2. Centre data practices around inclusion and diversity

As AI plays a bigger role in business and society, it's critical that AI tools and models be built with representation in mind. Otherwise, AI products will simply replicate biases and historically marginalised groups will continue to be left behind. We’ve already seen this play out: a recruitment AI tool mimicked the decision-making of humans when screening resumes and systemically rejected women applicants and a health care risk-prediction algorithm perpetuated racial bias among Black patients.

We need to address these biases head on, not just because it’s the right thing to do, but because it will make AI technology more useful. A recruitment tool that systematically rejects qualified applicants is simply not effective. That’s why we partnered with Howard University’s Center for Applied Data Science and Analytics, which is working to research algorithmic racial bias and teach future data scientists on how to eliminate bias. Industry leaders should diversify their workforce and data sources, establish internal data governance policies that explicitly centre inclusion and diversity, and regularly audit existing models to identify and rectify biases.

When AI is developed with inclusivity in mind – including with an eye towards training models on inclusive data – AI products can help drive inclusive growth and provide more accurate results for all users.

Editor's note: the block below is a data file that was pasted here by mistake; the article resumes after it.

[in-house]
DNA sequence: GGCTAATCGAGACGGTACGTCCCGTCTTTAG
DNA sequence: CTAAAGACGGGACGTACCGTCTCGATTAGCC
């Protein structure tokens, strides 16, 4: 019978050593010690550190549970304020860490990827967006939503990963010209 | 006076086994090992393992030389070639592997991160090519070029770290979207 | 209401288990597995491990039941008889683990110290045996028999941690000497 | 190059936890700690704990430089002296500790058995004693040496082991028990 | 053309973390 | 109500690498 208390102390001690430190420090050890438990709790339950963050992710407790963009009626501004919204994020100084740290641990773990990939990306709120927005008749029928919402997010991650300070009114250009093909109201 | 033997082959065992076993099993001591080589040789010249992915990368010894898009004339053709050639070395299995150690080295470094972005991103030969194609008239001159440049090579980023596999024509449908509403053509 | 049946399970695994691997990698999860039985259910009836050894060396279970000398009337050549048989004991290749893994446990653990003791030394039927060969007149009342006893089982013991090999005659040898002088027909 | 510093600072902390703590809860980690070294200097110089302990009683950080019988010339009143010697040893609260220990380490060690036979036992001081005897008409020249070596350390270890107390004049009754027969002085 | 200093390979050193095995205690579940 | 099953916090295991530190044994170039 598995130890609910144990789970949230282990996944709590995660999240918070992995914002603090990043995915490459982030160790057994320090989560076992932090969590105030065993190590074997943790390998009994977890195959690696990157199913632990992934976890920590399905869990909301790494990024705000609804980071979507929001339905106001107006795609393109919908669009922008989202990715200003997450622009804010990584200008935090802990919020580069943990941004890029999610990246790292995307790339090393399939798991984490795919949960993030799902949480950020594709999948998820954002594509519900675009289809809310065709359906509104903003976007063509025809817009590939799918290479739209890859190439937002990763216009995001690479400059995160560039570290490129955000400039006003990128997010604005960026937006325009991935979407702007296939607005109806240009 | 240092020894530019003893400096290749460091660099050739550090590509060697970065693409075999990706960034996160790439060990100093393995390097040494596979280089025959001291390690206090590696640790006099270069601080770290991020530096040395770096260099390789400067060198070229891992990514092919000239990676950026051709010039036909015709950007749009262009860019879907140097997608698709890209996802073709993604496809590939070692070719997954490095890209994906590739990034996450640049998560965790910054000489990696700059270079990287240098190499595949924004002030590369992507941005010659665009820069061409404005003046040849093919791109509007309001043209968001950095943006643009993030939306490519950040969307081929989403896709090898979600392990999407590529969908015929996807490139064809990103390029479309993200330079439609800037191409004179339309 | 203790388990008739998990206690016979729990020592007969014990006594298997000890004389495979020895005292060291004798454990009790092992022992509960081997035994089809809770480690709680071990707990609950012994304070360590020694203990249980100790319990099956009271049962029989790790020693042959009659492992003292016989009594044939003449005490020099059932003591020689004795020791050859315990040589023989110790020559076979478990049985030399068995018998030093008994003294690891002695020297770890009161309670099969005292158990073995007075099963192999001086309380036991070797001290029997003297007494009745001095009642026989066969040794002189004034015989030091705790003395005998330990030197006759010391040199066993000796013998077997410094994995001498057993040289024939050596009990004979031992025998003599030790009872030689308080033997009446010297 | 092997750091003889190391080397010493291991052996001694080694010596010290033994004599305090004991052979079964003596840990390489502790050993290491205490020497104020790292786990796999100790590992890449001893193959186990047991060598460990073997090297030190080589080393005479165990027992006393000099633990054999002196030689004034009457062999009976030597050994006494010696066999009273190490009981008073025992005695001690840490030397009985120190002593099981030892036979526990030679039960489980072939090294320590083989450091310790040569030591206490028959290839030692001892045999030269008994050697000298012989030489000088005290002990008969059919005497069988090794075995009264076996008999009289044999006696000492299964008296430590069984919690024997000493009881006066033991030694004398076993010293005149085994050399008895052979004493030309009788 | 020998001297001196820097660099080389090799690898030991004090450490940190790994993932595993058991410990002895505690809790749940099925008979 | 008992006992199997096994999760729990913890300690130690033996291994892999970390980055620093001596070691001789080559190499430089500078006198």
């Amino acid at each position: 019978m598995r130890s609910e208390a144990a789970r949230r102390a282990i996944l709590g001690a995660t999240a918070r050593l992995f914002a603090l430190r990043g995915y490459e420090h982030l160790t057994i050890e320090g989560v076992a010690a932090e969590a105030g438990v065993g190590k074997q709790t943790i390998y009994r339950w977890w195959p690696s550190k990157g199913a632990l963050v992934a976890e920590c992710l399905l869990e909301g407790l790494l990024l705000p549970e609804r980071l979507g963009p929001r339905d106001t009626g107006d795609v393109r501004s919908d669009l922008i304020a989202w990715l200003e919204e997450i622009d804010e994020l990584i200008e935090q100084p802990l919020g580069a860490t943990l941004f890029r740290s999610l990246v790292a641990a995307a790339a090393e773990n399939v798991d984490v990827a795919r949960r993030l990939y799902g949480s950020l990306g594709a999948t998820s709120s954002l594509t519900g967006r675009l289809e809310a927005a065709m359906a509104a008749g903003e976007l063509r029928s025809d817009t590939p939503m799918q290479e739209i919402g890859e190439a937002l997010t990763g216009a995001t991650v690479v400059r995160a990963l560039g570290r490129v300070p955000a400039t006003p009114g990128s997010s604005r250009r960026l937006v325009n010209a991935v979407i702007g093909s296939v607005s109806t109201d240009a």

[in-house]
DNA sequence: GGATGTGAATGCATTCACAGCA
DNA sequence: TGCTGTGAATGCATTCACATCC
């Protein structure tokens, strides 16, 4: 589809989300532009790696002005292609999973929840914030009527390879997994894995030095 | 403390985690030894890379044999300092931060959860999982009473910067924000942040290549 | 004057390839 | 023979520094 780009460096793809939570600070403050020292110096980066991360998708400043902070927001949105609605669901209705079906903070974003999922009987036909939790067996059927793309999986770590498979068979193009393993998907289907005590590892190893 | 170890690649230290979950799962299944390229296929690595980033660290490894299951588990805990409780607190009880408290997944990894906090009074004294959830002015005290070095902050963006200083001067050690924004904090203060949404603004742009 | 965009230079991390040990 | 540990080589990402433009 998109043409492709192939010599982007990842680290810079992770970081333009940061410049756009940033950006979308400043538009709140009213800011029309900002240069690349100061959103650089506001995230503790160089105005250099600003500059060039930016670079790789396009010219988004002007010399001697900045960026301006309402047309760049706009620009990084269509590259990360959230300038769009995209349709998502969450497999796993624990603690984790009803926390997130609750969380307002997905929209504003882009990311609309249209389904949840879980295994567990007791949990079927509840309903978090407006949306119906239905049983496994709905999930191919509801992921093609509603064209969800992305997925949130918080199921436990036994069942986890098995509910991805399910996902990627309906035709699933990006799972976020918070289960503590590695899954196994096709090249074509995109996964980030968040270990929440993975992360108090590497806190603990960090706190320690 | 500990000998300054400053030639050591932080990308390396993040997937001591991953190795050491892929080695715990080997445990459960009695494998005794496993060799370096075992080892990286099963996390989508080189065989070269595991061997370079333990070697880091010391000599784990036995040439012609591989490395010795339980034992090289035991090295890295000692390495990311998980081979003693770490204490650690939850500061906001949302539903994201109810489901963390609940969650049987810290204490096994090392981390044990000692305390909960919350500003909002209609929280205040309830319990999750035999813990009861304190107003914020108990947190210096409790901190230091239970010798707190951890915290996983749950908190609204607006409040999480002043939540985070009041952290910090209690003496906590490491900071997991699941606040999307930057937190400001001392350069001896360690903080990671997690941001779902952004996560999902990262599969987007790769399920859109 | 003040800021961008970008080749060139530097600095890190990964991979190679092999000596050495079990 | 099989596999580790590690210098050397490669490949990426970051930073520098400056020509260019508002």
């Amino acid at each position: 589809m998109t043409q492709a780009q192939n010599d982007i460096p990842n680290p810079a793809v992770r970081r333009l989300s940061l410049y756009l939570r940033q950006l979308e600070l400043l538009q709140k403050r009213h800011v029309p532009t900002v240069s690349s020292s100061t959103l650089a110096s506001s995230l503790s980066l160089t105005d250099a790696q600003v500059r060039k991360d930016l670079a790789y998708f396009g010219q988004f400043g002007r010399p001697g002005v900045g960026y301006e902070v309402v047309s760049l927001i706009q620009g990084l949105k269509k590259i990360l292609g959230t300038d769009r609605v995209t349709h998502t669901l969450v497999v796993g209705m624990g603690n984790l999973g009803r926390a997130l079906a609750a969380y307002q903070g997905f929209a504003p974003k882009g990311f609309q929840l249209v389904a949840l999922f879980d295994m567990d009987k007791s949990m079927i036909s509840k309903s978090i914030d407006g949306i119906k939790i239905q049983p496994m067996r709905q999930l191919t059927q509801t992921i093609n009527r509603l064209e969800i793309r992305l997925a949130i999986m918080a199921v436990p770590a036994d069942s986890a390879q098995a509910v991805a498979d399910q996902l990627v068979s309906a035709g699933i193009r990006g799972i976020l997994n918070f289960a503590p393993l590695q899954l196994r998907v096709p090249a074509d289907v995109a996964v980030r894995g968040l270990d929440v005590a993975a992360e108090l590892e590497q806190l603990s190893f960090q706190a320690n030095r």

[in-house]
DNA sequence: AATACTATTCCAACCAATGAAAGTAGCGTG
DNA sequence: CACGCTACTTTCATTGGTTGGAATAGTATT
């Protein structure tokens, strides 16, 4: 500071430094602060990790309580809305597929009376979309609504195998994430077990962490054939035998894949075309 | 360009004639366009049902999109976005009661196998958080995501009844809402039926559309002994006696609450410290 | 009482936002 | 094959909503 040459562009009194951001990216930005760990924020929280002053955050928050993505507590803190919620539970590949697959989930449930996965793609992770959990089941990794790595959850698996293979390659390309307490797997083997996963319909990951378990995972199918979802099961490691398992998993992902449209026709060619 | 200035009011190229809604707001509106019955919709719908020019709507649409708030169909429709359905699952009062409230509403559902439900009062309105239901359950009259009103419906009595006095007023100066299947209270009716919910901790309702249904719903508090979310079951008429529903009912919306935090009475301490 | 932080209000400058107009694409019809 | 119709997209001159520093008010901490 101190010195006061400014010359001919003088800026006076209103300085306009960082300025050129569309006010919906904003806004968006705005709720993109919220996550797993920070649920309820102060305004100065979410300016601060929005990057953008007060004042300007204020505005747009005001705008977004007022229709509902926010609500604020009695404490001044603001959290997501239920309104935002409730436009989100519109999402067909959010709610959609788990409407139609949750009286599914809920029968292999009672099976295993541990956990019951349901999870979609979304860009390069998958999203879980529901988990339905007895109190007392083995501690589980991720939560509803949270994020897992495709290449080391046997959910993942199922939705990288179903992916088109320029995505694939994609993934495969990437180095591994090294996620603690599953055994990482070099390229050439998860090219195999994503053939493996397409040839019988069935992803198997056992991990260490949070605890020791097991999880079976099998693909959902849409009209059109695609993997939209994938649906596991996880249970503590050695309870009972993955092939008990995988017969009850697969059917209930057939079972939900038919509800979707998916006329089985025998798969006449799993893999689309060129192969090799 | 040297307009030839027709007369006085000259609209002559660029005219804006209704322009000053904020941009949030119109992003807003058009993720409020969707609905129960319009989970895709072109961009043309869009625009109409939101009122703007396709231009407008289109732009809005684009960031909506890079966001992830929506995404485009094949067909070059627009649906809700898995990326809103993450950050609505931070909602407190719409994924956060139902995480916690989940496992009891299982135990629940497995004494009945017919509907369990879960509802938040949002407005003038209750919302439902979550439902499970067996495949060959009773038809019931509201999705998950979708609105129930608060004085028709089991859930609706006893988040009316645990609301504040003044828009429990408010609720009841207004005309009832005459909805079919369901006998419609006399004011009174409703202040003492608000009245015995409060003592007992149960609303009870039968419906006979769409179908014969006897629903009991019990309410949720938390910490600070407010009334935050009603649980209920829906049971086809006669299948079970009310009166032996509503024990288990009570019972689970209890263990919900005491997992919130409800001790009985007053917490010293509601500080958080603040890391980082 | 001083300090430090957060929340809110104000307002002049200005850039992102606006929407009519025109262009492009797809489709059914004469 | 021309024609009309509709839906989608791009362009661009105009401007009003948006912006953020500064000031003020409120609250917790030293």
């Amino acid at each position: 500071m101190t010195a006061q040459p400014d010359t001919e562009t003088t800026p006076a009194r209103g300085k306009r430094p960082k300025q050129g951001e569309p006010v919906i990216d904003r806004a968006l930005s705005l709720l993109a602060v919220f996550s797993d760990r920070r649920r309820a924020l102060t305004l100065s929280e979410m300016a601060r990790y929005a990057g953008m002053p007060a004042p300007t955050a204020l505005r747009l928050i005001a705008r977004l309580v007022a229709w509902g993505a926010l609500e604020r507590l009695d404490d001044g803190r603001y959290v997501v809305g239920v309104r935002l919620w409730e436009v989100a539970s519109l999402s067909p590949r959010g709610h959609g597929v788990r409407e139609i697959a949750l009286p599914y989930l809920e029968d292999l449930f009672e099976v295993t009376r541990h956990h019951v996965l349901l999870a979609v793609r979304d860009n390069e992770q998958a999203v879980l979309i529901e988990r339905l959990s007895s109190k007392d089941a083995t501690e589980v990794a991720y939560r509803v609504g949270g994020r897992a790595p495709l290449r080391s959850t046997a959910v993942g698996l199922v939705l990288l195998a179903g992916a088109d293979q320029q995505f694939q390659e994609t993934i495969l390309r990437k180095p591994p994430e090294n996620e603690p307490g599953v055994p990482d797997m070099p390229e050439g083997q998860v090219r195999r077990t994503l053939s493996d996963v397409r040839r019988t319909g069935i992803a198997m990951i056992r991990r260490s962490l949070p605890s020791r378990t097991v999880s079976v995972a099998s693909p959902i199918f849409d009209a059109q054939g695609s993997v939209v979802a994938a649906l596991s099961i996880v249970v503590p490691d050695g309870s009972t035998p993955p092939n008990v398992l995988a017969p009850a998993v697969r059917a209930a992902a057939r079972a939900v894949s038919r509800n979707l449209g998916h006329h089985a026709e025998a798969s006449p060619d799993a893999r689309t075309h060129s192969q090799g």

3. Democratise AI technology

AI has the potential to empower workers and small businesses by improving efficiency, reducing costs, expanding market reach, and fostering innovation and inclusion in the workforce. But we need to be intentional about helping small businesses access AI technology.

Take the example of DataSketch, a Mastercard Strive Innovation Fund grant recipient developing accessible AI tools for Bogota's niche small business markets like design stores, cafes and bookstores. Their tool empowers small businesses and their employees with insights to identify trends in sales, customer behaviour, inventory, and cash flow – and make informed decisions based on real-time data. AI tools like this can go a long way in helping small independent shops – which face increasing competition from larger retailers – stay resilient and grow.

The bottom line is that the AI revolution is here, and it’s up to all of us to determine whether it’s a tool for good. There is no “they” when it comes to developing AI as a force multiplier for positive change and inclusive growth – there is only “we.” From diversifying tech talent and data sources to centring product design around inclusion, we have the power, resources and opportunity to maximise its impact.

Shamina Singh, Founder & President, Mastercard Center for Inclusive Growth and Executive Vice President, Sustainability at Mastercard